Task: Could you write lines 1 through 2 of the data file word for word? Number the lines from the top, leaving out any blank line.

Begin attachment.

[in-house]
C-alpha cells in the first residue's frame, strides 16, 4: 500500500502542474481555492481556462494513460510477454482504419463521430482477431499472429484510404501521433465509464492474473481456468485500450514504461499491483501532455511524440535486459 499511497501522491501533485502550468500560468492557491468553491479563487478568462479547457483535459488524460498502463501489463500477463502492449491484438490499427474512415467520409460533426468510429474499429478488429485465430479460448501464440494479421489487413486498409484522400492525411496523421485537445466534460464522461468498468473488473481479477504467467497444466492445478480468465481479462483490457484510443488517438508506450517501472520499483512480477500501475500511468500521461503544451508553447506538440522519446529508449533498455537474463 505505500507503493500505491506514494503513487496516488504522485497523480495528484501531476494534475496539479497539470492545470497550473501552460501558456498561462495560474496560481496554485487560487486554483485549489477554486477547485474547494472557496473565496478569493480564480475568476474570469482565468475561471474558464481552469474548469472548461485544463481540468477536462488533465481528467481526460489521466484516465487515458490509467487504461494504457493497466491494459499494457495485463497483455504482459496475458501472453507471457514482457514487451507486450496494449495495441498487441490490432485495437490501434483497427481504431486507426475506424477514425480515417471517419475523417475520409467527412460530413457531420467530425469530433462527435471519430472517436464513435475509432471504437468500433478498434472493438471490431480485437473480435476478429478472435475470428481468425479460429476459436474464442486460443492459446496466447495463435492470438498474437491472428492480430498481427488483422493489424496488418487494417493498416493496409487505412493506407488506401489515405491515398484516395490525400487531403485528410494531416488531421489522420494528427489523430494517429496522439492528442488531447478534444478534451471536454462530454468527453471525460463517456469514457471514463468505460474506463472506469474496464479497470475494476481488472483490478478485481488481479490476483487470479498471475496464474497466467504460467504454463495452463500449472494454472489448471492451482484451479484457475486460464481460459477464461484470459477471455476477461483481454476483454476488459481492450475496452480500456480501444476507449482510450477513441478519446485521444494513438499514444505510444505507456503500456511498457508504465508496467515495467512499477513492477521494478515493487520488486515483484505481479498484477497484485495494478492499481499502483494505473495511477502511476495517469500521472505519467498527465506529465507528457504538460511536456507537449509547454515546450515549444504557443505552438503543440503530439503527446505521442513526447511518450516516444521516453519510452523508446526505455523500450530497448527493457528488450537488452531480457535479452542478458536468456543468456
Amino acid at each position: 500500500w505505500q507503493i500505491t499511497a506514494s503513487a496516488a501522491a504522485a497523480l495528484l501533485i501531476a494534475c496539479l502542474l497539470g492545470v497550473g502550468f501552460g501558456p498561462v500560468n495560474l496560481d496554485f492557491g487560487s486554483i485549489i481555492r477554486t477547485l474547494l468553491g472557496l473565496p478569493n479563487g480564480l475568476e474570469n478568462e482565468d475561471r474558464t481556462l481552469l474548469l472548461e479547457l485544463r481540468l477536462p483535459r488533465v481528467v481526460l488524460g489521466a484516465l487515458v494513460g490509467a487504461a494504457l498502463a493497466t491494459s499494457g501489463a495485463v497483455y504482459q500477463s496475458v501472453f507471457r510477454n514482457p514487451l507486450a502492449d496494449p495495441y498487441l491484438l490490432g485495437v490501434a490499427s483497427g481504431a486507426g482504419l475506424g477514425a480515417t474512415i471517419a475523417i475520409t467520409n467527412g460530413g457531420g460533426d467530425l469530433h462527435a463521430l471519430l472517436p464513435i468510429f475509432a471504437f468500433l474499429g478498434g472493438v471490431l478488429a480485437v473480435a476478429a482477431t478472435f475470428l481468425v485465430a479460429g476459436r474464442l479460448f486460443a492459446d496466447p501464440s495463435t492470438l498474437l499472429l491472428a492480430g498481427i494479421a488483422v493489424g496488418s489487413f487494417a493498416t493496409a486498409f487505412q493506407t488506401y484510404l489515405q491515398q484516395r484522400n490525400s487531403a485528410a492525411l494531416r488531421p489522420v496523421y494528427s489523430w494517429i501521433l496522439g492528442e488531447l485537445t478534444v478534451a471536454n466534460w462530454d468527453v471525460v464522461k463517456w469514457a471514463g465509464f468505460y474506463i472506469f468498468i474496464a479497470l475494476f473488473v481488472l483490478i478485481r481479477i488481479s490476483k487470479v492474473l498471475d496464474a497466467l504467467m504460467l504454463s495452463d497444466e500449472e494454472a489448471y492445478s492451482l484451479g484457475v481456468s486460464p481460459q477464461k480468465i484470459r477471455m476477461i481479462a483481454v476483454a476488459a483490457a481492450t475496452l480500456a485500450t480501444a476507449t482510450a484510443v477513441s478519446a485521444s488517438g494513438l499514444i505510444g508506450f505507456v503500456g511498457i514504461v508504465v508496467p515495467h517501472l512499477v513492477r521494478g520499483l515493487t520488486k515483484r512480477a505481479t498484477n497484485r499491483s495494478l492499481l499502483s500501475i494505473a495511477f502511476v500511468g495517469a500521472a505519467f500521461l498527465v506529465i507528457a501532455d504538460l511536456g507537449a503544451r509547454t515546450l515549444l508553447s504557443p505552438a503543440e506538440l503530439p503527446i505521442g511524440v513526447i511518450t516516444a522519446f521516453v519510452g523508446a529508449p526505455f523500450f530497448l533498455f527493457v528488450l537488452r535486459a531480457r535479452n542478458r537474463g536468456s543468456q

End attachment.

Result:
[in-house]
C-alpha cells in the first residue's frame, strides 16, 4: 500500500502542474481555492481556462494513460510477454482504419463521430482477431499472429484510404501521433465509464492474473481456468485500450514504461499491483501532455511524440535486459 499511497501522491501533485502550468500560468492557491468553491479563487478568462479547457483535459488524460498502463501489463500477463502492449491484438490499427474512415467520409460533426468510429474499429478488429485465430479460448501464440494479421489487413486498409484522400492525411496523421485537445466534460464522461468498468473488473481479477504467467497444466492445478480468465481479462483490457484510443488517438508506450517501472520499483512480477500501475500511468500521461503544451508553447506538440522519446529508449533498455537474463 505505500507503493500505491506514494503513487496516488504522485497523480495528484501531476494534475496539479497539470492545470497550473501552460501558456498561462495560474496560481496554485487560487486554483485549489477554486477547485474547494472557496473565496478569493480564480475568476474570469482565468475561471474558464481552469474548469472548461485544463481540468477536462488533465481528467481526460489521466484516465487515458490509467487504461494504457493497466491494459499494457495485463497483455504482459496475458501472453507471457514482457514487451507486450496494449495495441498487441490490432485495437490501434483497427481504431486507426475506424477514425480515417471517419475523417475520409467527412460530413457531420467530425469530433462527435471519430472517436464513435475509432471504437468500433478498434472493438471490431480485437473480435476478429478472435475470428481468425479460429476459436474464442486460443492459446496466447495463435492470438498474437491472428492480430498481427488483422493489424496488418487494417493498416493496409487505412493506407488506401489515405491515398484516395490525400487531403485528410494531416488531421489522420494528427489523430494517429496522439492528442488531447478534444478534451471536454462530454468527453471525460463517456469514457471514463468505460474506463472506469474496464479497470475494476481488472483490478478485481488481479490476483487470479498471475496464474497466467504460467504454463495452463500449472494454472489448471492451482484451479484457475486460464481460459477464461484470459477471455476477461483481454476483454476488459481492450475496452480500456480501444476507449482510450477513441478519446485521444494513438499514444505510444505507456503500456511498457508504465508496467515495467512499477513492477521494478515493487520488486515483484505481479498484477497484485495494478492499481499502483494505473495511477502511476495517469500521472505519467498527465506529465507528457504538460511536456507537449509547454515546450515549444504557443505552438503543440503530439503527446505521442513526447511518450516516444521516453519510452523508446526505455523500450530497448527493457528488450537488452531480457535479452542478458536468456543468456